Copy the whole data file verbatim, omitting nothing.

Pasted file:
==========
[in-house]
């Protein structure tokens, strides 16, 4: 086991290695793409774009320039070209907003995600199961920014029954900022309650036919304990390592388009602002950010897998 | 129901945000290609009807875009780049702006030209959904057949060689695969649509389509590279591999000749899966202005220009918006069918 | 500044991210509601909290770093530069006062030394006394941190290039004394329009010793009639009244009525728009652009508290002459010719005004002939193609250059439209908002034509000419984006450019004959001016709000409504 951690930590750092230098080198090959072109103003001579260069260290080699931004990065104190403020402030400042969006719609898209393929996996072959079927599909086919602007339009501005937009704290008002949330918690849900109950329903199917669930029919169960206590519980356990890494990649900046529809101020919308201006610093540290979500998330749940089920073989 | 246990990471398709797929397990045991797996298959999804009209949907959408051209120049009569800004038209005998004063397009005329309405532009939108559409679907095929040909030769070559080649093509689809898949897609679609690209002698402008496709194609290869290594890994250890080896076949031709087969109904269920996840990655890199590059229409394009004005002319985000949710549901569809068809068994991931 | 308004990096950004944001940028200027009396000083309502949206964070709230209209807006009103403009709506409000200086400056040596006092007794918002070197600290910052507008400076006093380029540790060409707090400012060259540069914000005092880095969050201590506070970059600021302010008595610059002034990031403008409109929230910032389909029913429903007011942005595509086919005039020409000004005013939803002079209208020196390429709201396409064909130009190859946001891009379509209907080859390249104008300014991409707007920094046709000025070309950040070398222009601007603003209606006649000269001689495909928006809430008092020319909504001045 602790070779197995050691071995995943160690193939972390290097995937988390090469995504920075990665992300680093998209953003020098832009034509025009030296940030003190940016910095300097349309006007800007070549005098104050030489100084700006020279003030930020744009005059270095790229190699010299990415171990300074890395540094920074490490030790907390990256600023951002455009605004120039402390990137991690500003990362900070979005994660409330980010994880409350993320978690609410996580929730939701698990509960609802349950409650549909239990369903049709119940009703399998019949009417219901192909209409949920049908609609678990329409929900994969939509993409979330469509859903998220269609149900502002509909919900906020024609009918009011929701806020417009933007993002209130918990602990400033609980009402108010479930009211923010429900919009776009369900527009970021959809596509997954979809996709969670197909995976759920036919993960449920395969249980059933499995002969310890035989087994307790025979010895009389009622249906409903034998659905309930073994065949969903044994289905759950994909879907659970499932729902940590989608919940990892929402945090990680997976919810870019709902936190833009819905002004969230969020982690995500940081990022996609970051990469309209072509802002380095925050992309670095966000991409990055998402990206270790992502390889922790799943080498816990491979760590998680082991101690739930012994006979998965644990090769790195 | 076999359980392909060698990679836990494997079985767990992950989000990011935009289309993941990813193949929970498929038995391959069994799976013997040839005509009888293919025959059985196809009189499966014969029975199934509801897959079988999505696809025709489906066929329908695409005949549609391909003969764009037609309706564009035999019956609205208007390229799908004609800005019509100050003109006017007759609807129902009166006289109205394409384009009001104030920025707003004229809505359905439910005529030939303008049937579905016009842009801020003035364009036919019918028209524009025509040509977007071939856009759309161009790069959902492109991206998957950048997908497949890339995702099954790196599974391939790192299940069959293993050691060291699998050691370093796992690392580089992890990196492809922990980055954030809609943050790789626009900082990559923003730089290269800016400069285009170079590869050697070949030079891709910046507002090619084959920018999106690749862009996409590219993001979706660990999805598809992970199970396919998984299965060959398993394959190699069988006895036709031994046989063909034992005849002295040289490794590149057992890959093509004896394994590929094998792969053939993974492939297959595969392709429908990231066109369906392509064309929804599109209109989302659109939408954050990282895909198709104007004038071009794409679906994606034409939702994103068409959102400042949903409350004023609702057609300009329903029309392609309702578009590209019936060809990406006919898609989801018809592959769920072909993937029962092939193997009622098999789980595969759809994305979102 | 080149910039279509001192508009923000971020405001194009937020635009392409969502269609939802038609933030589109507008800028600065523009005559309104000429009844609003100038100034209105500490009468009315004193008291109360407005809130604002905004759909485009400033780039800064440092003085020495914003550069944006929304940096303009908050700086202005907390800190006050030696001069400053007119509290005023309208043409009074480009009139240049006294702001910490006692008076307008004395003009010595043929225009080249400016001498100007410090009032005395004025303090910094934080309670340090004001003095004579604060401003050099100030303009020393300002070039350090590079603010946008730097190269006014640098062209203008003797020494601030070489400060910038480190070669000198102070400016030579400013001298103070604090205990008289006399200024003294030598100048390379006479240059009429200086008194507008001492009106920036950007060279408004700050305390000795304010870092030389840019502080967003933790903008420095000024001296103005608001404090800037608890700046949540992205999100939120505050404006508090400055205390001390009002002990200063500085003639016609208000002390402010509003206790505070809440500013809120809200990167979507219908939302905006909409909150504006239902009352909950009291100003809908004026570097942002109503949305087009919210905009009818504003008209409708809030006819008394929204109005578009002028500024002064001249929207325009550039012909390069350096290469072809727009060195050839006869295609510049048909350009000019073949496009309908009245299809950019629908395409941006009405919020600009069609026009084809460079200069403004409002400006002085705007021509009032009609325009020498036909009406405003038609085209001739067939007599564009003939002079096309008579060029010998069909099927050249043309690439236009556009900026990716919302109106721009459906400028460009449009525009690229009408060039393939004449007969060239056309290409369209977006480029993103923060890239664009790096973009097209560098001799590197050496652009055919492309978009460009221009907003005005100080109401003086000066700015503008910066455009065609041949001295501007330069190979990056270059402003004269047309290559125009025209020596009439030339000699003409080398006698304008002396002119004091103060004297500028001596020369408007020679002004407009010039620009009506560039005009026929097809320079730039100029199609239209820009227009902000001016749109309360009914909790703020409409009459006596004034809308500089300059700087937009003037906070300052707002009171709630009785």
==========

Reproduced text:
[in-house]
């Protein structure tokens, strides 16, 4: 086991290695793409774009320039070209907003995600199961920014029954900022309650036919304990390592388009602002950010897998 | 129901945000290609009807875009780049702006030209959904057949060689695969649509389509590279591999000749899966202005220009918006069918 | 500044991210509601909290770093530069006062030394006394941190290039004394329009010793009639009244009525728009652009508290002459010719005004002939193609250059439209908002034509000419984006450019004959001016709000409504 951690930590750092230098080198090959072109103003001579260069260290080699931004990065104190403020402030400042969006719609898209393929996996072959079927599909086919602007339009501005937009704290008002949330918690849900109950329903199917669930029919169960206590519980356990890494990649900046529809101020919308201006610093540290979500998330749940089920073989 | 246990990471398709797929397990045991797996298959999804009209949907959408051209120049009569800004038209005998004063397009005329309405532009939108559409679907095929040909030769070559080649093509689809898949897609679609690209002698402008496709194609290869290594890994250890080896076949031709087969109904269920996840990655890199590059229409394009004005002319985000949710549901569809068809068994991931 | 308004990096950004944001940028200027009396000083309502949206964070709230209209807006009103403009709506409000200086400056040596006092007794918002070197600290910052507008400076006093380029540790060409707090400012060259540069914000005092880095969050201590506070970059600021302010008595610059002034990031403008409109929230910032389909029913429903007011942005595509086919005039020409000004005013939803002079209208020196390429709201396409064909130009190859946001891009379509209907080859390249104008300014991409707007920094046709000025070309950040070398222009601007603003209606006649000269001689495909928006809430008092020319909504001045 602790070779197995050691071995995943160690193939972390290097995937988390090469995504920075990665992300680093998209953003020098832009034509025009030296940030003190940016910095300097349309006007800007070549005098104050030489100084700006020279003030930020744009005059270095790229190699010299990415171990300074890395540094920074490490030790907390990256600023951002455009605004120039402390990137991690500003990362900070979005994660409330980010994880409350993320978690609410996580929730939701698990509960609802349950409650549909239990369903049709119940009703399998019949009417219901192909209409949920049908609609678990329409929900994969939509993409979330469509859903998220269609149900502002509909919900906020024609009918009011929701806020417009933007993002209130918990602990400033609980009402108010479930009211923010429900919009776009369900527009970021959809596509997954979809996709969670197909995976759920036919993960449920395969249980059933499995002969310890035989087994307790025979010895009389009622249906409903034998659905309930073994065949969903044994289905759950994909879907659970499932729902940590989608919940990892929402945090990680997976919810870019709902936190833009819905002004969230969020982690995500940081990022996609970051990469309209072509802002380095925050992309670095966000991409990055998402990206270790992502390889922790799943080498816990491979760590998680082991101690739930012994006979998965644990090769790195 | 076999359980392909060698990679836990494997079985767990992950989000990011935009289309993941990813193949929970498929038995391959069994799976013997040839005509009888293919025959059985196809009189499966014969029975199934509801897959079988999505696809025709489906066929329908695409005949549609391909003969764009037609309706564009035999019956609205208007390229799908004609800005019509100050003109006017007759609807129902009166006289109205394409384009009001104030920025707003004229809505359905439910005529030939303008049937579905016009842009801020003035364009036919019918028209524009025509040509977007071939856009759309161009790069959902492109991206998957950048997908497949890339995702099954790196599974391939790192299940069959293993050691060291699998050691370093796992690392580089992890990196492809922990980055954030809609943050790789626009900082990559923003730089290269800016400069285009170079590869050697070949030079891709910046507002090619084959920018999106690749862009996409590219993001979706660990999805598809992970199970396919998984299965060959398993394959190699069988006895036709031994046989063909034992005849002295040289490794590149057992890959093509004896394994590929094998792969053939993974492939297959595969392709429908990231066109369906392509064309929804599109209109989302659109939408954050990282895909198709104007004038071009794409679906994606034409939702994103068409959102400042949903409350004023609702057609300009329903029309392609309702578009590209019936060809990406006919898609989801018809592959769920072909993937029962092939193997009622098999789980595969759809994305979102 | 080149910039279509001192508009923000971020405001194009937020635009392409969502269609939802038609933030589109507008800028600065523009005559309104000429009844609003100038100034209105500490009468009315004193008291109360407005809130604002905004759909485009400033780039800064440092003085020495914003550069944006929304940096303009908050700086202005907390800190006050030696001069400053007119509290005023309208043409009074480009009139240049006294702001910490006692008076307008004395003009010595043929225009080249400016001498100007410090009032005395004025303090910094934080309670340090004001003095004579604060401003050099100030303009020393300002070039350090590079603010946008730097190269006014640098062209203008003797020494601030070489400060910038480190070669000198102070400016030579400013001298103070604090205990008289006399200024003294030598100048390379006479240059009429200086008194507008001492009106920036950007060279408004700050305390000795304010870092030389840019502080967003933790903008420095000024001296103005608001404090800037608890700046949540992205999100939120505050404006508090400055205390001390009002002990200063500085003639016609208000002390402010509003206790505070809440500013809120809200990167979507219908939302905006909409909150504006239902009352909950009291100003809908004026570097942002109503949305087009919210905009009818504003008209409708809030006819008394929204109005578009002028500024002064001249929207325009550039012909390069350096290469072809727009060195050839006869295609510049048909350009000019073949496009309908009245299809950019629908395409941006009405919020600009069609026009084809460079200069403004409002400006002085705007021509009032009609325009020498036909009406405003038609085209001739067939007599564009003939002079096309008579060029010998069909099927050249043309690439236009556009900026990716919302109106721009459906400028460009449009525009690229009408060039393939004449007969060239056309290409369209977006480029993103923060890239664009790096973009097209560098001799590197050496652009055919492309978009460009221009907003005005100080109401003086000066700015503008910066455009065609041949001295501007330069190979990056270059402003004269047309290559125009025209020596009439030339000699003409080398006698304008002396002119004091103060004297500028001596020369408007020679002004407009010039620009009506560039005009026929097809320079730039100029199609239209820009227009902000001016749109309360009914909790703020409409009459006596004034809308500089300059700087937009003037906070300052707002009171709630009785």